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Mortgage rates rock bottom after debt-ceiling deal
A piece of positive news has come out of the debt-ceiling deal reached earlier this week: Mortgage rates have fallen to levels that are at or near record lows.
A piece of positive news for potential homebuyers has come out of the debt-ceiling deal reached earlier this week: Mortgage rates have fallen to levels that are at or near record lows, according to the Christian Science Monitor.
Interest costs on a 30-year fixed-rate mortgage averaged just 4.39 percent this week, Freddie Mac said – the lowest level this year, down from the already sunken 4.55 percent, where rates had been the week prior. (Those interest rates are for loans in which the borrower also pays a "points" fee of about 0.8 percent of the amount to be borrowed.)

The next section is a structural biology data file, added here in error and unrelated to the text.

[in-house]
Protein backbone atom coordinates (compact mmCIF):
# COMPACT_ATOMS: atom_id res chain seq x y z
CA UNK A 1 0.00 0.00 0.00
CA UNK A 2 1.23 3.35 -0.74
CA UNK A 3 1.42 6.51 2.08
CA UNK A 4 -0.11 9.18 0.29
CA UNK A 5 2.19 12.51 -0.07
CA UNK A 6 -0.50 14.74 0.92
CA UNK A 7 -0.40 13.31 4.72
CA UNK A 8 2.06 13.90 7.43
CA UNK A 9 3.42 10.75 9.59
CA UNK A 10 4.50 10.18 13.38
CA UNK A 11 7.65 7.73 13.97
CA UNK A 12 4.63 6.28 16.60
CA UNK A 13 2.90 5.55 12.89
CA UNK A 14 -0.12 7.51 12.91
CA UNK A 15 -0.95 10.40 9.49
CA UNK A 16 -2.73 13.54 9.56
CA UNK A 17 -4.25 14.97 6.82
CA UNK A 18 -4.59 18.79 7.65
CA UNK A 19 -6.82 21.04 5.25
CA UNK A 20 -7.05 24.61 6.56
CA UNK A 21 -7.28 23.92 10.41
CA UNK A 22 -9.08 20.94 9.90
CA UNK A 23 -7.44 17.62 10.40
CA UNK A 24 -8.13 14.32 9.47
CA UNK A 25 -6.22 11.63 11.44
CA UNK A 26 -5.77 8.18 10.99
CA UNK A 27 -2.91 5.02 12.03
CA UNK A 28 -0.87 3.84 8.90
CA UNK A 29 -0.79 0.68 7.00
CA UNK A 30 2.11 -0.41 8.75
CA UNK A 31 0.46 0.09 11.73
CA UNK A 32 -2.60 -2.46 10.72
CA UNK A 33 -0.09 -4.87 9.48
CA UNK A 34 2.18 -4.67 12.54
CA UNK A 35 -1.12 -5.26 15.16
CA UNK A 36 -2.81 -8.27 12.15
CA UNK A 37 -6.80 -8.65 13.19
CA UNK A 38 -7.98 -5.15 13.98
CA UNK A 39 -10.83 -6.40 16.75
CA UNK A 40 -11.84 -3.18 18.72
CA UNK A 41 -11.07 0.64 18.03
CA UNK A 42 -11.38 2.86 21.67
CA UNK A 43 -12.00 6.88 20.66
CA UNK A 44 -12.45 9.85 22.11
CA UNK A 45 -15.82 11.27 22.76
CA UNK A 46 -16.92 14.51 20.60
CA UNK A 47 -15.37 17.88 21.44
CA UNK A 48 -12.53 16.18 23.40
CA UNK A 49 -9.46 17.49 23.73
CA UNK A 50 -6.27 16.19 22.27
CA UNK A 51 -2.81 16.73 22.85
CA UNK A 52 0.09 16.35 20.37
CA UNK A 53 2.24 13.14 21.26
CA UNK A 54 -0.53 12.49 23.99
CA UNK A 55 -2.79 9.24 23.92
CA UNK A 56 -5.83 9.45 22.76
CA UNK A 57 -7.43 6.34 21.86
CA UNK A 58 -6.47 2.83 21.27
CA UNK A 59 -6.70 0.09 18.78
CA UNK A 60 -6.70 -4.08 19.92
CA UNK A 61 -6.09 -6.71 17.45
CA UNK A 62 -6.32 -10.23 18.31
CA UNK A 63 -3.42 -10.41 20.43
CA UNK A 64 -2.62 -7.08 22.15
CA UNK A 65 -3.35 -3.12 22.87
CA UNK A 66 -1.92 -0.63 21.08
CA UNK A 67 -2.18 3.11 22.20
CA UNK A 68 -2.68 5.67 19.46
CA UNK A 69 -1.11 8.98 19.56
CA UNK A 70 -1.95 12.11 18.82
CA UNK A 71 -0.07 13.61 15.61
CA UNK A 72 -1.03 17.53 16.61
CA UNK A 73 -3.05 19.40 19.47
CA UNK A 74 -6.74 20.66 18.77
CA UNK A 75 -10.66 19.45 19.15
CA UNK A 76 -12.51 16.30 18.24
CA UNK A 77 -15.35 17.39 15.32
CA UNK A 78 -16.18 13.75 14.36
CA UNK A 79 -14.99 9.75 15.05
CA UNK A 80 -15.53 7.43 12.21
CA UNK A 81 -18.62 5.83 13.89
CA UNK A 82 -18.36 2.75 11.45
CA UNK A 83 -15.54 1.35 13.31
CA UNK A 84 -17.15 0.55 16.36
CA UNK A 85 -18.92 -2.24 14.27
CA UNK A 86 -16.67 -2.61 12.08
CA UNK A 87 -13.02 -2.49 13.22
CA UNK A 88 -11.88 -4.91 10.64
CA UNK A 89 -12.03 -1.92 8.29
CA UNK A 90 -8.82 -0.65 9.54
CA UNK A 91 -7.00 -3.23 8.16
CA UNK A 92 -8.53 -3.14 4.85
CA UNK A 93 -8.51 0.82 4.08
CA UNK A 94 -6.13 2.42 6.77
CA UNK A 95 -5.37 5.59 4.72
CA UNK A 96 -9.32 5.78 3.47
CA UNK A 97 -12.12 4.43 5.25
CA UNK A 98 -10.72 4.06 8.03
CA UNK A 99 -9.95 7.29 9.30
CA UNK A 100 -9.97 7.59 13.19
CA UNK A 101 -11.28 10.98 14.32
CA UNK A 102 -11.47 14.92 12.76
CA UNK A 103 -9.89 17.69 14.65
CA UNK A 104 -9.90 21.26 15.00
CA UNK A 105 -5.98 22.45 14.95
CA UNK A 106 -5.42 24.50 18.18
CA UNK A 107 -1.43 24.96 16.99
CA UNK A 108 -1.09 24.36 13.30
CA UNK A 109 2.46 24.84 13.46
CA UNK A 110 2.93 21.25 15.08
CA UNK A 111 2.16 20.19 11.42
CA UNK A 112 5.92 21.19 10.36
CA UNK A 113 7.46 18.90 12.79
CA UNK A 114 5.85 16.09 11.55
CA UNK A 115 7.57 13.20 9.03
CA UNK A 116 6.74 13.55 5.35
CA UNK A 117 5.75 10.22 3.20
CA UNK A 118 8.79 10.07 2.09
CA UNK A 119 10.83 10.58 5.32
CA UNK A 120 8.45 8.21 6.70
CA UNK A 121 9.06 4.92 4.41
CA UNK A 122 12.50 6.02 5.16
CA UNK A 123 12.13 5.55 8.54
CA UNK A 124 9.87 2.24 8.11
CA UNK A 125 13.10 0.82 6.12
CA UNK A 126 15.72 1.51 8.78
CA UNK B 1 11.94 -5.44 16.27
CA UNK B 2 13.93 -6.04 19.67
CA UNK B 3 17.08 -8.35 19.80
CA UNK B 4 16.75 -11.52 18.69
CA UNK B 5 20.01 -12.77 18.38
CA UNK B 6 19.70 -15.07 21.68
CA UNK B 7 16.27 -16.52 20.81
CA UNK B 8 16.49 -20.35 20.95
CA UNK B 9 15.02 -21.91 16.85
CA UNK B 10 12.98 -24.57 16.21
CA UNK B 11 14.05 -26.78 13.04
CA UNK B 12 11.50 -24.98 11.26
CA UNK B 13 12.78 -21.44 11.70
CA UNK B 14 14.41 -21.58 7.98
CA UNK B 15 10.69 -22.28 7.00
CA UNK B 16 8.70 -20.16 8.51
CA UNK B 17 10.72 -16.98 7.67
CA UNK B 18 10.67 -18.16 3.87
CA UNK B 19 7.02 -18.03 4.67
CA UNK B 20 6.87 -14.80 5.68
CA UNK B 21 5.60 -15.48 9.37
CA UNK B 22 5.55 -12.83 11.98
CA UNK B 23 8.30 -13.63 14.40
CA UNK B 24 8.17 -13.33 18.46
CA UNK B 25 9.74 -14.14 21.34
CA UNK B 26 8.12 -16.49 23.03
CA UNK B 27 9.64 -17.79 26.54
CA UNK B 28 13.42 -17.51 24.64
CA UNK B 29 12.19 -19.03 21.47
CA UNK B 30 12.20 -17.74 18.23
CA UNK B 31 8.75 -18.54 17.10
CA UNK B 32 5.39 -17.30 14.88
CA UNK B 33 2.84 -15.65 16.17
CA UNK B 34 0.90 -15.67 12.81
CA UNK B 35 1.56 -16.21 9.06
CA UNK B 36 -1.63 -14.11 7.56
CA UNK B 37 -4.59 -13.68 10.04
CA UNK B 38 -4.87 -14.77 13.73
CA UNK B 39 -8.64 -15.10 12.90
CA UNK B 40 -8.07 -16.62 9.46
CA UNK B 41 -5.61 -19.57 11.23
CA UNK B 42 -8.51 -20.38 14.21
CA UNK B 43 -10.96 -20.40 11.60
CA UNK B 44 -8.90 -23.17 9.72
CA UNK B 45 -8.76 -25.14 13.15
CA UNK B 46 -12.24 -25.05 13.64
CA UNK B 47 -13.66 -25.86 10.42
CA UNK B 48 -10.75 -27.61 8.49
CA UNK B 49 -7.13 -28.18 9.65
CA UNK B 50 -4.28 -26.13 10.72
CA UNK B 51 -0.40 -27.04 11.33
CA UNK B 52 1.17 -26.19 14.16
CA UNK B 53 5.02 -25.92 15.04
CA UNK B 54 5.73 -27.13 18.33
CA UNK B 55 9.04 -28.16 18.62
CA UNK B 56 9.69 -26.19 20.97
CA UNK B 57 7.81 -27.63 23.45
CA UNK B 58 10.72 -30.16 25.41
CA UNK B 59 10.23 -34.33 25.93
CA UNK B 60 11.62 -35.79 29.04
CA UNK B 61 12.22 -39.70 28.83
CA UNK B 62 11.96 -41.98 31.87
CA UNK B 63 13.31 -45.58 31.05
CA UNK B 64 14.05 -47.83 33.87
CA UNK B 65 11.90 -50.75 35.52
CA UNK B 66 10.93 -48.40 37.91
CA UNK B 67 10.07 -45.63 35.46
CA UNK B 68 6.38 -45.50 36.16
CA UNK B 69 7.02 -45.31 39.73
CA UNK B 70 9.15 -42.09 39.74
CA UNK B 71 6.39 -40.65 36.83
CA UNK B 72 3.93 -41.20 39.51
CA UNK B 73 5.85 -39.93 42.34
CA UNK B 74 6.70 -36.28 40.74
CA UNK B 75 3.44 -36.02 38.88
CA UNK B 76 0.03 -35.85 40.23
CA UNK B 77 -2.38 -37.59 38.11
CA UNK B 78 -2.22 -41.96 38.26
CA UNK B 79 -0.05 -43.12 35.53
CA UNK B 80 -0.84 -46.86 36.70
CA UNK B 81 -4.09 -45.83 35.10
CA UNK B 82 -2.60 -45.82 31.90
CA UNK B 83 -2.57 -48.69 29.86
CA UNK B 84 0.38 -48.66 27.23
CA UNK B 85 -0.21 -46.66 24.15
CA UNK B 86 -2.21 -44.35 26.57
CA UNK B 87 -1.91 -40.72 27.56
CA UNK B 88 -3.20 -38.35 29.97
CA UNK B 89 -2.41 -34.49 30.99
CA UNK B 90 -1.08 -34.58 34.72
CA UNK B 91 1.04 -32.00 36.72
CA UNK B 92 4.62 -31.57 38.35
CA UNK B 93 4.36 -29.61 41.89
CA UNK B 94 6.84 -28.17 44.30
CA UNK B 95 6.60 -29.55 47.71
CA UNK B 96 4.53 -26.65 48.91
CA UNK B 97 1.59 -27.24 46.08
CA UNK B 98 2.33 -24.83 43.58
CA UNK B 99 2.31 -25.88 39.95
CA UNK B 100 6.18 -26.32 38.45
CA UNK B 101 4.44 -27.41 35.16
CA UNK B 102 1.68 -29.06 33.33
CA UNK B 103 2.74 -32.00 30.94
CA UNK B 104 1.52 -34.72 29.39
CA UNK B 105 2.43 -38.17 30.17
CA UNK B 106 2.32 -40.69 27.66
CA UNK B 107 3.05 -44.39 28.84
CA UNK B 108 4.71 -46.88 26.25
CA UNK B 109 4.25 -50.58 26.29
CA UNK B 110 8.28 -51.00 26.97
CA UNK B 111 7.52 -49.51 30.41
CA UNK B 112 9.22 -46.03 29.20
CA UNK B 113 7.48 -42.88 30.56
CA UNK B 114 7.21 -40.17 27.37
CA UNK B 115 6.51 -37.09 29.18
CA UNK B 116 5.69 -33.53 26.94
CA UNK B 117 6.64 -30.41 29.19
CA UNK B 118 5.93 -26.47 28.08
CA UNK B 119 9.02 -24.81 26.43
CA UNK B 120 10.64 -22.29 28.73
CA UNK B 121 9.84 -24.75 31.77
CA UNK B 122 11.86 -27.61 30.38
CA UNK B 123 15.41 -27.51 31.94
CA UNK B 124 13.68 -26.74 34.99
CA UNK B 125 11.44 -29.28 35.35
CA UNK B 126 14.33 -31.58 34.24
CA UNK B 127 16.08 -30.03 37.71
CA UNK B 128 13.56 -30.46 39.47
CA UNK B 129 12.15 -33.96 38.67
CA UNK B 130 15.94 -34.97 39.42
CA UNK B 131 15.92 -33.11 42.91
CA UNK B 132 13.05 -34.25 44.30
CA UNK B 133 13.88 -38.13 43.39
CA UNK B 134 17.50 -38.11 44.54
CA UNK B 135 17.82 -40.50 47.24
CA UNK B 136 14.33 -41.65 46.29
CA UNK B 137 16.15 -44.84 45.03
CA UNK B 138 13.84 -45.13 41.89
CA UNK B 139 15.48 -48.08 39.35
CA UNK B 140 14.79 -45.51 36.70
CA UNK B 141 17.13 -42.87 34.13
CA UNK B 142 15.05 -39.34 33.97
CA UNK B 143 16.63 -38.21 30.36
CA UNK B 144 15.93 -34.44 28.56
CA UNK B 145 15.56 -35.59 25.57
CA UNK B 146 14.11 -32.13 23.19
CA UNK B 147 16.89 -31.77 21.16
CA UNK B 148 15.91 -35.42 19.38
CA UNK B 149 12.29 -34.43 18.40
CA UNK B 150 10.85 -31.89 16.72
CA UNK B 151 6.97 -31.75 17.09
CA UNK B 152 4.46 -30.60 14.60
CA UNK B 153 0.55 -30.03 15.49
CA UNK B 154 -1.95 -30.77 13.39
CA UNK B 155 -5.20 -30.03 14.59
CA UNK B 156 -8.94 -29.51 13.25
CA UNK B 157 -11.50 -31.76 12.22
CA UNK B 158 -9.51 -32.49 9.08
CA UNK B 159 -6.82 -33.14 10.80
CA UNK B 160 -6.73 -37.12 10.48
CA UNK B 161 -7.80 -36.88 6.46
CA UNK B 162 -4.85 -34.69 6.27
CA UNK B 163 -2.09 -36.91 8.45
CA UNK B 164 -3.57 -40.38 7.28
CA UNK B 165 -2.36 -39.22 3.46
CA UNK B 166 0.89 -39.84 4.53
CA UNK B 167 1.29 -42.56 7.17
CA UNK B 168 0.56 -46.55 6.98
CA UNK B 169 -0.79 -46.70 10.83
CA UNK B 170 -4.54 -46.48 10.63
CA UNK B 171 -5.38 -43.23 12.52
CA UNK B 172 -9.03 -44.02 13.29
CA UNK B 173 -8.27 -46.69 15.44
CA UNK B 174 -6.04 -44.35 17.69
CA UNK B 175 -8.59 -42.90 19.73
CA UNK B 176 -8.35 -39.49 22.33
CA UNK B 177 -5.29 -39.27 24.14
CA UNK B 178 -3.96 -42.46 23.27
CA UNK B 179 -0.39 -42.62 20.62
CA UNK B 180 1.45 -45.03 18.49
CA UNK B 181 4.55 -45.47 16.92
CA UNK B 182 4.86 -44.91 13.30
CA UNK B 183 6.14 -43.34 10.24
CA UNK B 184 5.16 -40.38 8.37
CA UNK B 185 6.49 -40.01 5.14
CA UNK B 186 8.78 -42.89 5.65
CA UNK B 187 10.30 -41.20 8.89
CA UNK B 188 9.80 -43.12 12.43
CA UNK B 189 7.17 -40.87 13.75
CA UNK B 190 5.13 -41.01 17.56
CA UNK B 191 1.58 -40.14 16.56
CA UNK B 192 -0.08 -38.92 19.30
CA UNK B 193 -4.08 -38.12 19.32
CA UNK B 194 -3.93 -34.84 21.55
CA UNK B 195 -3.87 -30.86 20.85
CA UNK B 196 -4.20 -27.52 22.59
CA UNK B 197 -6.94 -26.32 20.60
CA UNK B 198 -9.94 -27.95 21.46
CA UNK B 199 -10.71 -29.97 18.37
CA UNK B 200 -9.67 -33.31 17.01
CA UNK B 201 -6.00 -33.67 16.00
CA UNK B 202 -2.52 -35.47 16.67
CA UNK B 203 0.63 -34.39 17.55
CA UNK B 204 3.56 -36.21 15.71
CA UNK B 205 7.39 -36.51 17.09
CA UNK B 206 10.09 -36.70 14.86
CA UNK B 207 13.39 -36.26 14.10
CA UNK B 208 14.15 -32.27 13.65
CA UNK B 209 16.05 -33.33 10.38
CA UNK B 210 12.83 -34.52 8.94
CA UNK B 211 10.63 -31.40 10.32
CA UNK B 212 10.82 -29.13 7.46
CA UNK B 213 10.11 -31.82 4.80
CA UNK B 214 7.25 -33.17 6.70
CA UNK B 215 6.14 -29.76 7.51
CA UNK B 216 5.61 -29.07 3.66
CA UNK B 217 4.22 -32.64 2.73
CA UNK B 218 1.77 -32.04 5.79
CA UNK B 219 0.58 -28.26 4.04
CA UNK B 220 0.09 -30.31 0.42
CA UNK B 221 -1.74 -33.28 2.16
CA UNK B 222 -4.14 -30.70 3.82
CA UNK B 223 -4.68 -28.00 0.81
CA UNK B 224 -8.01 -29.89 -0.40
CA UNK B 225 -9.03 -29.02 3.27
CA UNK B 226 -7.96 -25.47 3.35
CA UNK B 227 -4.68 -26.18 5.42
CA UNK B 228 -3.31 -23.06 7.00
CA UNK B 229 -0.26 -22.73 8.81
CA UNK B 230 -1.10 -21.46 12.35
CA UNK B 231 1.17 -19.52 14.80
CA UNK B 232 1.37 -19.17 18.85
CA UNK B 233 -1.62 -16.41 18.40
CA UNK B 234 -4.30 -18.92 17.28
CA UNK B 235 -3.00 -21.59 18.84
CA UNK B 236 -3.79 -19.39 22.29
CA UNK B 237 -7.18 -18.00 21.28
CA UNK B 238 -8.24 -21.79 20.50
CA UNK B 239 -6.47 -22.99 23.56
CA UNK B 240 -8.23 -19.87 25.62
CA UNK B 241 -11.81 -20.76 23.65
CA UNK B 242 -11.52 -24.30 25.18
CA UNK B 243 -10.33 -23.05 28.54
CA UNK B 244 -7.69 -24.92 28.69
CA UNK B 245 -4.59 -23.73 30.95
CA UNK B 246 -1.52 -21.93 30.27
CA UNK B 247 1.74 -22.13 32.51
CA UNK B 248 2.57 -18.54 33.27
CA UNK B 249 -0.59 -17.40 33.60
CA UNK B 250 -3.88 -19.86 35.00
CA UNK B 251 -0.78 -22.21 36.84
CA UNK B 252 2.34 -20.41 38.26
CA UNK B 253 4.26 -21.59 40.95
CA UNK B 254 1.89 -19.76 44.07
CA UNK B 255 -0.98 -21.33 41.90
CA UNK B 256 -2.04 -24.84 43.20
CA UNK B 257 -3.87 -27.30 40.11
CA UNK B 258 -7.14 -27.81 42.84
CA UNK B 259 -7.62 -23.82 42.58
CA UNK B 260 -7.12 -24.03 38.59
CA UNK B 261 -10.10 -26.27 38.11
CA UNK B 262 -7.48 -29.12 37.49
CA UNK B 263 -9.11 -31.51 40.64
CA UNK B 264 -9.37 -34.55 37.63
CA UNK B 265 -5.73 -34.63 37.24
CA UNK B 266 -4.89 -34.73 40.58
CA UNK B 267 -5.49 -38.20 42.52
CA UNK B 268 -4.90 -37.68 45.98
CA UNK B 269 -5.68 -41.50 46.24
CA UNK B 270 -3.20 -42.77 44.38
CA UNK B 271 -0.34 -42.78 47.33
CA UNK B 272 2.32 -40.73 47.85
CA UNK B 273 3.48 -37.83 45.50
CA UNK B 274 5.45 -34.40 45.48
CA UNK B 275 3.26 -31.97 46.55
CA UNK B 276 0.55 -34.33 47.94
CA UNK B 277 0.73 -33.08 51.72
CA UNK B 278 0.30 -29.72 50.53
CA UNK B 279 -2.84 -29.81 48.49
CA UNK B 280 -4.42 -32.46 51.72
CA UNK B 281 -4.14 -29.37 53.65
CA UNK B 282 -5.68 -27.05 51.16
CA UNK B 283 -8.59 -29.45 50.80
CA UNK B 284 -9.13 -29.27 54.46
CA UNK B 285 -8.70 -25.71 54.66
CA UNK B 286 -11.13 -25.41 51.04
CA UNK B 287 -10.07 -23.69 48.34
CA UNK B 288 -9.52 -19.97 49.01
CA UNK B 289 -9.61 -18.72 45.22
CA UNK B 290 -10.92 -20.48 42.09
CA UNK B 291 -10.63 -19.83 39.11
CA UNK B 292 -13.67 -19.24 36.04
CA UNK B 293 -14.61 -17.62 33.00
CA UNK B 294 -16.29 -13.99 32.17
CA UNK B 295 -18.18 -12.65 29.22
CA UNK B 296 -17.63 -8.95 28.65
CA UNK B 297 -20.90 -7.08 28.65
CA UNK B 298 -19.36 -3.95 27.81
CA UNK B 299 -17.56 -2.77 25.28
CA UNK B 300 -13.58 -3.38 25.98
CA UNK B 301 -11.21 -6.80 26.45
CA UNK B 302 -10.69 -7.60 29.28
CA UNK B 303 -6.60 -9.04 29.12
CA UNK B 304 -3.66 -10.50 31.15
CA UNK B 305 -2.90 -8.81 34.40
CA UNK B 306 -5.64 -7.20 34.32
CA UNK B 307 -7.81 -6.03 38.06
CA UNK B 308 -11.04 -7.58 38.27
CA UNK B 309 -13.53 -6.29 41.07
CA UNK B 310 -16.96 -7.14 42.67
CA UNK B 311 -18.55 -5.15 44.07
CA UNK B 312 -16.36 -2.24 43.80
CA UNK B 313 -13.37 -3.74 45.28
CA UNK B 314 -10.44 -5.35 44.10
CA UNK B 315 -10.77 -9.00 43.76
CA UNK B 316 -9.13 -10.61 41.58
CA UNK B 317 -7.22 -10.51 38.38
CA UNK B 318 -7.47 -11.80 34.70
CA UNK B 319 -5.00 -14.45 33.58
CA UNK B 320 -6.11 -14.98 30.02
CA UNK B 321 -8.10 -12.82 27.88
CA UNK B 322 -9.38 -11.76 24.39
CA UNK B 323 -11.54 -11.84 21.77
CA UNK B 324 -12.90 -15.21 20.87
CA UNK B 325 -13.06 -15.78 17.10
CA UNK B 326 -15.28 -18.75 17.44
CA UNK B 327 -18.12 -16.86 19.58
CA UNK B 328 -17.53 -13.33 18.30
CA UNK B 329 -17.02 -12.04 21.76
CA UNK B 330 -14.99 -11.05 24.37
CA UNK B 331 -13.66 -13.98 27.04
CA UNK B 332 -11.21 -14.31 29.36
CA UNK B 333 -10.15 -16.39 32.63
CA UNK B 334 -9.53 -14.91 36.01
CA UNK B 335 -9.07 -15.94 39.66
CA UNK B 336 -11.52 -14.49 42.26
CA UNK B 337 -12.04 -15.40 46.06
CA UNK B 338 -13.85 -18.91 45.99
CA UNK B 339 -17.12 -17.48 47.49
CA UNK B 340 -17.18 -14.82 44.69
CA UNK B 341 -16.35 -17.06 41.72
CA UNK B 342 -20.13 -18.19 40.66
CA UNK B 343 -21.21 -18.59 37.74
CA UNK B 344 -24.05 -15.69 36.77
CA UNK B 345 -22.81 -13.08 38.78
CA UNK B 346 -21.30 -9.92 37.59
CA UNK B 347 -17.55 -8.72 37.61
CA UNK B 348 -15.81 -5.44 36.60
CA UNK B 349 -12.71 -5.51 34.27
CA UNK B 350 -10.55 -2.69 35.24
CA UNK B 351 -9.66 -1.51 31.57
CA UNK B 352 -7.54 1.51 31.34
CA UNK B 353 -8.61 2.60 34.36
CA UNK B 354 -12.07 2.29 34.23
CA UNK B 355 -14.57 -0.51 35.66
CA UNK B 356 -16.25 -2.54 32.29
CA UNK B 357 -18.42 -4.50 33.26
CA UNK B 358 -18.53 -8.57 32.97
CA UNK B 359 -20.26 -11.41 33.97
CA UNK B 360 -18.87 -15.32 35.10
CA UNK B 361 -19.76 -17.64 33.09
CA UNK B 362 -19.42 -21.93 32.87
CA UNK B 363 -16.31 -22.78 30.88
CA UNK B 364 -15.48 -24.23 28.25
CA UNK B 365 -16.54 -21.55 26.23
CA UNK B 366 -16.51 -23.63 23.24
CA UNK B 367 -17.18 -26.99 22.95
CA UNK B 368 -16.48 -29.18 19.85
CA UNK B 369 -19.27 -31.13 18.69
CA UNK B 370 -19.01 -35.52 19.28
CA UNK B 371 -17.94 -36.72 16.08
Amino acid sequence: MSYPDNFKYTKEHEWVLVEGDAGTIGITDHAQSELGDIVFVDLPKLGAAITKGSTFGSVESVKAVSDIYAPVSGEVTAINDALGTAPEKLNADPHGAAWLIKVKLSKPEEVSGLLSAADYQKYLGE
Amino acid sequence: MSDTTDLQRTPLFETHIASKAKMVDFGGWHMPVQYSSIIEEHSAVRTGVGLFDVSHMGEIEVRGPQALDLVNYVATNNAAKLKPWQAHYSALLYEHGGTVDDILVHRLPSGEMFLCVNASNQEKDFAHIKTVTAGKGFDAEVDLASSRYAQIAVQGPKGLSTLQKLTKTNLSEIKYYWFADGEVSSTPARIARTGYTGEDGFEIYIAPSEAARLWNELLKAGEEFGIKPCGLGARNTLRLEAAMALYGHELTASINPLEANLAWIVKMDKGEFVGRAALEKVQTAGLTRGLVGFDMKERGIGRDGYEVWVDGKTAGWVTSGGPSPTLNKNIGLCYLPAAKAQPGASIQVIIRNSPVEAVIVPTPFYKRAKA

Meanwhile, 15-year fixed-rate loans and 5-year adjustable rate loans hit record-low levels of 3.54 and 3.18 percent, respectively.
Many forecasters continue to warn that interest rates could start rising later this year and into next year, perhaps as high as 5.5 or 6 percent on a 30-year loan.